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University of Houston scores national award for championing diversity

UH has been recognized for its excellence in diversity. Photo courtesy of University of Houston

Fresh off news of a new free health clinic for the homeless, the University of Houston is once again making headlines for its commitment to empowering the community. INSIGHT Into Diversity magazine has announced UH and the University of Houston Law Center as recipients of its 2021 Higher Education Excellence in Diversity (HEED) Award.

This is the sixth consecutive year UH and the law center has received the award. UH's law center was also named a Diversity Champion — the only law school to receive that honor. The magazine is recognized as the oldest and largest diversity-focused publication in higher education in the U.S.

INSIGHT Into Diversity's award recognizes U.S. colleges and universities that demonstrate an outstanding commitment to diversity and inclusion, according to a press release.

To score this honor, schools must undergo a comprehensive and rigorous application process that includes questions relating to the recruitment and retention of students and employees — and best practices for both — continued leadership support for diversity, per a release. Other aspects of campus diversity and inclusion are also scrutinized.

UH's law center, the sole Diversity Champion winner, was heralded by the publication for its "unyielding commitment to diversity and inclusion throughout their campus communities, across academic programs, and at the highest administrative levels."

"The Law Center's mission has always been clear," said Leonard Baynes, dean of the UH Law Center, in a statement. "We have historically provided opportunities for many first-generation college students. Our faculty teach students to be successful lawyers and have confidence in themselves despite societal barriers."

Fans, alums, and students can look for UH and its law center to be featured, along with 100 other recipients, in the November 2021 issue of INSIGHT Into Diversity.

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This article originally ran on CultureMap.

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Building Houston

 
 

Panelists from the University of Houston and Houston Methodist discussed tech transfer challenges and opportunities for academic innovators. Photo courtesy

Groundbreaking and disruptive innovations across industries are coming out of research institutions, and their commercialization process is very different from other startups.

An expert panel within Technology transfer discussed some of the unique obstacles innovators face as they go from academia into the market — like patenting, funding, the valley of death, and more.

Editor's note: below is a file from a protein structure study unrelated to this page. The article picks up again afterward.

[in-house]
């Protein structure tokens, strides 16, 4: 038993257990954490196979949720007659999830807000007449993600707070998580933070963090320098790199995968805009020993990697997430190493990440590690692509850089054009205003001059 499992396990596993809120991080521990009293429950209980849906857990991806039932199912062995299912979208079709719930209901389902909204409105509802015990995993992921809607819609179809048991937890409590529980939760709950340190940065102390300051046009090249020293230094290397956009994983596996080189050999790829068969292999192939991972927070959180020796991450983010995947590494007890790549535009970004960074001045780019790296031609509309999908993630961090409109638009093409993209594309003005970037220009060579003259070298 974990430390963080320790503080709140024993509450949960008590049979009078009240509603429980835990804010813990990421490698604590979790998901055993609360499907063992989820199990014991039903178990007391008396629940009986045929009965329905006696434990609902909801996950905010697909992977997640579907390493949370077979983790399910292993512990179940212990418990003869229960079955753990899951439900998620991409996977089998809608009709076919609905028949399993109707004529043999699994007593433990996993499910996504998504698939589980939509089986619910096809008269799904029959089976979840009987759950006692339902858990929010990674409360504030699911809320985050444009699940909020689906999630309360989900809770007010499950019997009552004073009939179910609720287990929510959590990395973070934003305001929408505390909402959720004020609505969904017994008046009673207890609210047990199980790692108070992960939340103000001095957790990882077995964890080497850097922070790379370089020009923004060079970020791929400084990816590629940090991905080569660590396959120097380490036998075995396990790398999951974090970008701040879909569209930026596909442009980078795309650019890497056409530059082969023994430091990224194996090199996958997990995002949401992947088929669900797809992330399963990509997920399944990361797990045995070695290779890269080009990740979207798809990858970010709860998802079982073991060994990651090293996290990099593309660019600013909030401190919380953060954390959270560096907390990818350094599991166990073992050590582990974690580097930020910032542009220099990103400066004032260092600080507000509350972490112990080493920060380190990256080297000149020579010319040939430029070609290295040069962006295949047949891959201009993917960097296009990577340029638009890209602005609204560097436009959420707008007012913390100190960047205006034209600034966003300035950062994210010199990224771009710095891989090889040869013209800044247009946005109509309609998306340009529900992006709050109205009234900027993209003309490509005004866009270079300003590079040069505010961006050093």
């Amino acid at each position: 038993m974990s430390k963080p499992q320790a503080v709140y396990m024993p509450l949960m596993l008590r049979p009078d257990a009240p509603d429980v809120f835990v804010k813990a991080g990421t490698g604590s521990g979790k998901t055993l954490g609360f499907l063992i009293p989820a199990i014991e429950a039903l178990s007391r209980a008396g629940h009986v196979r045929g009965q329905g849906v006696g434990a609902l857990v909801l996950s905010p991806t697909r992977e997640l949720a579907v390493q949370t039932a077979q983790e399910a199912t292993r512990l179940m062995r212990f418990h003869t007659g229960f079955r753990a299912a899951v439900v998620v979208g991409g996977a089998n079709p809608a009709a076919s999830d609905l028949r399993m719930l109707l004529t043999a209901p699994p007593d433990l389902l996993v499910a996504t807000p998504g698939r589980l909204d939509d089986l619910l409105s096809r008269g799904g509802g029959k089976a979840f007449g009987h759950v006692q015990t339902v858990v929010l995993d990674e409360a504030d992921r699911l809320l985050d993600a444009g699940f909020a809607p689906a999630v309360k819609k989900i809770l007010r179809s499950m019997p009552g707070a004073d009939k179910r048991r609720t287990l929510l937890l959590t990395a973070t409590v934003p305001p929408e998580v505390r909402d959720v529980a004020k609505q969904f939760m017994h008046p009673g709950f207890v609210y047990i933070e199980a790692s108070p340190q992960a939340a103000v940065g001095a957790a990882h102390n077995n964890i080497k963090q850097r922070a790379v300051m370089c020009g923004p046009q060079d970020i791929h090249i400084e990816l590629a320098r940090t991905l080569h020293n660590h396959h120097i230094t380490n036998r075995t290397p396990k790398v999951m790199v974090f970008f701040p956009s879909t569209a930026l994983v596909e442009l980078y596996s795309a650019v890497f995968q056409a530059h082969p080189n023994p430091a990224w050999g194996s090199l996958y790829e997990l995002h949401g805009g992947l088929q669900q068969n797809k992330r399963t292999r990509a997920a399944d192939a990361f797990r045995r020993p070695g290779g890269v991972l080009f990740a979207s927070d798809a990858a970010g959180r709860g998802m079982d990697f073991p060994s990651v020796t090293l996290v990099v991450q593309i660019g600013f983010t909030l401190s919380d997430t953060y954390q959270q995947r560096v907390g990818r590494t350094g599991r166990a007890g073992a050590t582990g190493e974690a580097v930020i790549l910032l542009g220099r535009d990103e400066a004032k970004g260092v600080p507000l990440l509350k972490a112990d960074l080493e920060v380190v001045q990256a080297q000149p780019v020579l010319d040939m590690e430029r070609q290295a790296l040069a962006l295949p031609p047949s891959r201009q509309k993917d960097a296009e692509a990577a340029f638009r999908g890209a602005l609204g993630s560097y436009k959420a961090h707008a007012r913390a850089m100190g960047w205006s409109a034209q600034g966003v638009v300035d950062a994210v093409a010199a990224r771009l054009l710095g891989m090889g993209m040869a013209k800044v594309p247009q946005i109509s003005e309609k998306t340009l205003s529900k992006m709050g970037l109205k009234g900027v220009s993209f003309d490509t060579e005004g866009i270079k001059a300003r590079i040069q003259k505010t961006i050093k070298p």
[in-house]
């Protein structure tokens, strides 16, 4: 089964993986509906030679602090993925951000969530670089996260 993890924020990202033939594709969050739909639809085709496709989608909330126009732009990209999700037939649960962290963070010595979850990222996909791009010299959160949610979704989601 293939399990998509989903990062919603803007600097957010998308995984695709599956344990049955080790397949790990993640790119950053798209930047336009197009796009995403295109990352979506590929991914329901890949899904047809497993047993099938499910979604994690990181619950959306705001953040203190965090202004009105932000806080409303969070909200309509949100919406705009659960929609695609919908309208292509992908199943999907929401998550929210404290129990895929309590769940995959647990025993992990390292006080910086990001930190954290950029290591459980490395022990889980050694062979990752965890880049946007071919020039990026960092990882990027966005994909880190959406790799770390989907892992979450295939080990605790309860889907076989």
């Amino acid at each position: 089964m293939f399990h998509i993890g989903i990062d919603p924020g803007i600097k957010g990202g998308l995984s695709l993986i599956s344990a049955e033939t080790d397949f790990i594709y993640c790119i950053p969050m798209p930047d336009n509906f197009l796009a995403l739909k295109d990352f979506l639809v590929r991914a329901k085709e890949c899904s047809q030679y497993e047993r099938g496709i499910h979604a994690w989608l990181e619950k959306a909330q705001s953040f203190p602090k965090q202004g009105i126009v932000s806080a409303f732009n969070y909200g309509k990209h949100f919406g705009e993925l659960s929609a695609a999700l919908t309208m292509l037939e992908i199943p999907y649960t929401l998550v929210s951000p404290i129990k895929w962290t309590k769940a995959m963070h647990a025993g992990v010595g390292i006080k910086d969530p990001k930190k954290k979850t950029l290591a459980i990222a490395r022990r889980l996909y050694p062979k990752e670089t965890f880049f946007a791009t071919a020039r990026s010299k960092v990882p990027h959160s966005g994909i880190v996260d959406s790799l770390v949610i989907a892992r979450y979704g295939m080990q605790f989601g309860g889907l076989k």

Missed the conversation? Here are eight key moments from the panel that took place at the University of Houston's Technology Bridge on Wednesday, May 19.

This event was hosted by InnovationMap and University of Houston.

“If your technology can immediately impact some industry, I think you should license out your technology. But if you think that the reward is much higher and does not yet match something in the industry, you should go the high risk, high reward path of doing it yourself. That’s a much more challenging. It takes years of work.”

— Hadi Ghasemi, co-founder of Elemental Coatings and Cullen associate professor in the department of mechanical engineering at the University of Houston, says on how tech transfer usually happens via those two pathways. Ghasemi explains that it also depends on the academic's passion for the product and interest in becoming an entrepreneur.

“There’s a mismatch in that you can have a really clinically impactful technology but still not have money to develop it into a product.” 

— Rashim Singh, co-founder of Sanarentero and a research assistant professor of pharmaceutics at the University of Houston College of Pharmacy, says on the different priorities from within academia and within the market.

“What I’ve seen is if you know you want to patent something, tell the right people early. Make sure you have the right players involved. Our tech office already has venture, Pharma, etc. partners that can help with the patent process.”

— Ginny Torno, administrative director of innovation and IT clinical systems at Houston Methodist

“You don’t need to be fully transparent about your technology. As a company, you need to have some secret sauce."

— Ghasemi says on the patent and paper publishing process. Academics are used to publishing their research, but when it comes to business, you need to hold some things close to the chest.

“One of the most important piece the UH Tech Bridge has provided is the wet lab space to develop these technologies a little further toward commercialization. … Wet lab is very precious space in Houston specifically because there isn’t much here.”

— Singh says on how important access to lab space is to the entrepreneur.

"“You’re starting to see more and more organizations that have innovation arms. ... There are a lot of focus on trying to make Houston another innovation hub, and I think there is more support now than even a few years ago.”

— Torno says on what's changed over the past few years, mentioning TMC3 and the Ion.

“Try to serve private capital as soon as possible. The grant money comes, and those are good and will help you prove out your technology. But once you have private money, it shows people care about your product.”

— Ghasemi says as a piece of advice for potential tech transfer entrepreneurs.

“The biggest gap is to arrange for funding — federal, private, etc. — to support during the valley of death.”

— Singh says on the struggle research-based startups, especially in drug discovery, faces as they fight to prove out their product and try to stay afloat financially.

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